The Magic of Fiction
(Eliza Knight, today's guest blogger, is our chat guest on December 5. Remember, comments are very welcome!)
I want to thank The Writer’s Chatroom for inviting me to blog with you today, and to visit your chatroom on Sunday, Dec. 5th. I’m really looking forward to talking with all of you about writing, reading, and my own tales. I write romance, time travel and historical fiction. I love to create worlds and I like to think I specialize in escapism. When I was thinking about what to write today, I kept coming back to one thing—how much fiction is and isn’t a part of our lives.
When we are younger we are taught to read. We sit on the circle carpet in the classroom and listen to the teacher or librarian read us stories. Our teachers ask us questions about the stories, we learn how to make a plot web, characterization charts, and write our own stories. So much energy is put into creating fictional stories and reading fiction when we are younger, and then it slowly fades away.
We enter high school where reading the classics and poetry is in the curriculum, but more emphasis is placed on research papers and essays and dissecting the creative works of great literary talents. And I truly mean dissecting. We aren’t able to enjoy the pieces because we’re too busy tearing them apart. I didn’t LOVE reading Charles Dickens’ A Tale of Two Cities, until a few years ago when I picked it up and just read it. I didn’t dissect, just enjoyed it.
The same goes when we enter college and take the core classes, lots of papers to right, lots of reading—but textbooks, resources, journals, etc… The enjoyment of reading is somehow lost.
When we finally graduate from college, our reading consists of work related items, and then because we’ve spent the whole day staring at a computer, journal, reports, etc… we veg out in front of the television.
What happens to the magic of fiction as we grow up? How is it some people retain the essence that is exploring a fictional world and some people do not?
I have three young children myself. They love to read. We take weekly (sometimes more than once a week) trips to the library. We create stories. I’ve read to them since they were infants. My husband loves to read, and obviously I do too. But I hadn’t realized until speaking with a friend the other day that this—children reading—isn’t the norm. Not all children love to read. My friend asked me, “How do you get your kids to love reading?” I stared at her blankly because it had never been any other way. I didn’t try to make them like it, it just is.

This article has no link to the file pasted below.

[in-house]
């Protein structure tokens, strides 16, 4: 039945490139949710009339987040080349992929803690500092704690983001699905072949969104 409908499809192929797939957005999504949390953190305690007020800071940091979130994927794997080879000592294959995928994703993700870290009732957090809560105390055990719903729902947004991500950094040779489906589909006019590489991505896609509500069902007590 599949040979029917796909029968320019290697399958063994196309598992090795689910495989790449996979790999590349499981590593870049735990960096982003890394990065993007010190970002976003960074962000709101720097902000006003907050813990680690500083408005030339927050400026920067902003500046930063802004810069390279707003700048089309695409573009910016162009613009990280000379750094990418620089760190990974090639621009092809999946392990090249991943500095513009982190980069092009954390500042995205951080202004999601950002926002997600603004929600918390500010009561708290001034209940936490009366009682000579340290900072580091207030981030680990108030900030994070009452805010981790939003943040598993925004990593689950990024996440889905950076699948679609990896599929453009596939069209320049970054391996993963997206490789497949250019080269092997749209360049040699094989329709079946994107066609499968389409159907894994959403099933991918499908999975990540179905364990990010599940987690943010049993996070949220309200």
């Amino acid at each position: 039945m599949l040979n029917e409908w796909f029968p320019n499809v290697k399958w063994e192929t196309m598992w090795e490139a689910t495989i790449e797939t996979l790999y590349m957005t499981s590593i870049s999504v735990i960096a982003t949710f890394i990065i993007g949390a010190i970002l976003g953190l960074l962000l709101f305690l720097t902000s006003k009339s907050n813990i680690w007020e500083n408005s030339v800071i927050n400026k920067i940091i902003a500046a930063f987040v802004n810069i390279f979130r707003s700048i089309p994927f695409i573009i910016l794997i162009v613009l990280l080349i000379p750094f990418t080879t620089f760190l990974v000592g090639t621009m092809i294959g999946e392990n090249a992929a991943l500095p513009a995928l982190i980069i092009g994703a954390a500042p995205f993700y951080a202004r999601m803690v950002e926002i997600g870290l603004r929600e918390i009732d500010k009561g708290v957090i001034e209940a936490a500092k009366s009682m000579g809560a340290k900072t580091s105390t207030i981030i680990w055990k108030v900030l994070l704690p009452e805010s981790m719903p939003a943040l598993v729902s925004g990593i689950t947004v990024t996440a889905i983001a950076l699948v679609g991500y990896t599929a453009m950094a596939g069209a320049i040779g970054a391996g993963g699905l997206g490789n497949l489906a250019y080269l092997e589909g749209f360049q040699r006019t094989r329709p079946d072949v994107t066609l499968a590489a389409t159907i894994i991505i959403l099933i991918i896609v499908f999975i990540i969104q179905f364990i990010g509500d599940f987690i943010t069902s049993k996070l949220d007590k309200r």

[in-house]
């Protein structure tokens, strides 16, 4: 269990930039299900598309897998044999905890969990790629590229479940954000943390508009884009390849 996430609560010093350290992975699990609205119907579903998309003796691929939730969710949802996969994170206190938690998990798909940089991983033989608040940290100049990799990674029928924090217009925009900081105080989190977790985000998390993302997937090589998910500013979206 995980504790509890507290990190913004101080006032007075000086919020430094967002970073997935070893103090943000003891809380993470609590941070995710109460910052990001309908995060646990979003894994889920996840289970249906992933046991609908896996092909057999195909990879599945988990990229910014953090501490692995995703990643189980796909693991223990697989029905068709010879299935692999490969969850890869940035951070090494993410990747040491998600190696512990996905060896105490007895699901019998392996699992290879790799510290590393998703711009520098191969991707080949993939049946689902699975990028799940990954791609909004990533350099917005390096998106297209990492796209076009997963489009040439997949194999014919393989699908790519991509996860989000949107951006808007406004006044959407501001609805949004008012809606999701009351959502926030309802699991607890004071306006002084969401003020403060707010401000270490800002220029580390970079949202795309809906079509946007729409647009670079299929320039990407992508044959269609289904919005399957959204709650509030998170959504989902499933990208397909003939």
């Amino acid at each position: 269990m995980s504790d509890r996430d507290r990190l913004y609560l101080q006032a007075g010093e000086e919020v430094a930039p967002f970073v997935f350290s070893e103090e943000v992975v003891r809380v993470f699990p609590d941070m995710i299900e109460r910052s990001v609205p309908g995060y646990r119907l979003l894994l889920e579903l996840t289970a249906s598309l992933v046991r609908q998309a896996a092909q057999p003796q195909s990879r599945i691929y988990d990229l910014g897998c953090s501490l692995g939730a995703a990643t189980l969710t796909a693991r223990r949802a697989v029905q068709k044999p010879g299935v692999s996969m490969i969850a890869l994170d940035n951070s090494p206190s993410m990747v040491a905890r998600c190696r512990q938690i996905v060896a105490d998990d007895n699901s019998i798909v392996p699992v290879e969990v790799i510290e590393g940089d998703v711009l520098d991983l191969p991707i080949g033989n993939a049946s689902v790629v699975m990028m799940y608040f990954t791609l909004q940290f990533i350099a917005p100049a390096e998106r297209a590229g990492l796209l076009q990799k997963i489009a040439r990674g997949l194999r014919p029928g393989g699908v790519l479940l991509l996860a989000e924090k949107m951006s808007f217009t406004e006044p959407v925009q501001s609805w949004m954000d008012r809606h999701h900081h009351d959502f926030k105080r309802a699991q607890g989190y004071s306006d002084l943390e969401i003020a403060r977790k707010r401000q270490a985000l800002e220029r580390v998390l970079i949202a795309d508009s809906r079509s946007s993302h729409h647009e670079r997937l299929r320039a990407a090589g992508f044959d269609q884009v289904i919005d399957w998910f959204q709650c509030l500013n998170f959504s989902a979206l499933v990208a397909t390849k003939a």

But what’s the difference?
I’ve always loved to read and I’ve always loved to write. And there have been times (see the college experience and day job experience above…) where I’ve not been able to read too much fiction, but I’ve always been drawn back to it. Since my husband is also a natural reader, is that why our children love to read? Because it is inherent in our house which is filled with close to a thousand books? Is it genetic? My parents love to read. And come to think of it, my husband’s parents also read.
Fiction is magical, it is escapism, it is world-building. When we read we imagine ourselves in the book, we imagine going through what the characters go through. We make a connection. We enjoy the journey. We like to see good triumph evil. We like to see people happy. A problem solved. A good scare. The genre you read doesn’t matter—but the act of doing so gives you satisfaction. We learn from reading—whether we realize it or not. There are several studies that have proven mental stimulation (reading, games, crosswords, researching, etc…) boosts brain power.
So if reading is good for us, makes us smarter, gives us pleasure, takes us away to another world—the world the author has created—why don’t more people do it?
Why do you enjoy reading fiction?